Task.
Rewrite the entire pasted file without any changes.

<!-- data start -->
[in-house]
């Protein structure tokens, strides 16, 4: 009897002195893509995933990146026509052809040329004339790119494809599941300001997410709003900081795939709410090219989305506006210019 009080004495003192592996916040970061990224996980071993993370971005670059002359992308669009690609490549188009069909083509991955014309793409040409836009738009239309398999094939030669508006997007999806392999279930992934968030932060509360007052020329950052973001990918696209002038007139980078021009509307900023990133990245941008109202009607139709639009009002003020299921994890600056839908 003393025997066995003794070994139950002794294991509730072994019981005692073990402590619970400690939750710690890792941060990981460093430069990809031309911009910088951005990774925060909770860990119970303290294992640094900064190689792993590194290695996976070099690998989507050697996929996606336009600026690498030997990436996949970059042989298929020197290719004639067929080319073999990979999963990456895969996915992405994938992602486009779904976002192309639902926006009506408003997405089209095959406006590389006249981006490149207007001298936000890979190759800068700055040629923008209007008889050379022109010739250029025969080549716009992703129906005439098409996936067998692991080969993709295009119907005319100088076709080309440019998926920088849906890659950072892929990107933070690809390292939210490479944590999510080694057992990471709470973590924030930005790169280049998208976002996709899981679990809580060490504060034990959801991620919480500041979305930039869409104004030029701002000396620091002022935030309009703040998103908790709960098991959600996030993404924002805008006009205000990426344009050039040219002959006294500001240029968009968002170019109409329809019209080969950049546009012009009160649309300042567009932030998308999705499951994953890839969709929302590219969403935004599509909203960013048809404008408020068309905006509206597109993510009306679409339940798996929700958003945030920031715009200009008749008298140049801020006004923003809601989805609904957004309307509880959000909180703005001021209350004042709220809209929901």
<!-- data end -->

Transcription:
[in-house]
């Protein structure tokens, strides 16, 4: 009897002195893509995933990146026509052809040329004339790119494809599941300001997410709003900081795939709410090219989305506006210019 009080004495003192592996916040970061990224996980071993993370971005670059002359992308669009690609490549188009069909083509991955014309793409040409836009738009239309398999094939030669508006997007999806392999279930992934968030932060509360007052020329950052973001990918696209002038007139980078021009509307900023990133990245941008109202009607139709639009009002003020299921994890600056839908 003393025997066995003794070994139950002794294991509730072994019981005692073990402590619970400690939750710690890792941060990981460093430069990809031309911009910088951005990774925060909770860990119970303290294992640094900064190689792993590194290695996976070099690998989507050697996929996606336009600026690498030997990436996949970059042989298929020197290719004639067929080319073999990979999963990456895969996915992405994938992602486009779904976002192309639902926006009506408003997405089209095959406006590389006249981006490149207007001298936000890979190759800068700055040629923008209007008889050379022109010739250029025969080549716009992703129906005439098409996936067998692991080969993709295009119907005319100088076709080309440019998926920088849906890659950072892929990107933070690809390292939210490479944590999510080694057992990471709470973590924030930005790169280049998208976002996709899981679990809580060490504060034990959801991620919480500041979305930039869409104004030029701002000396620091002022935030309009703040998103908790709960098991959600996030993404924002805008006009205000990426344009050039040219002959006294500001240029968009968002170019109409329809019209080969950049546009012009009160649309300042567009932030998308999705499951994953890839969709929302590219969403935004599509909203960013048809404008408020068309905006509206597109993510009306679409339940798996929700958003945030920031715009200009008749008298140049801020006004923003809601989805609904957004309307509880959000909180703005001021209350004042709220809209929901």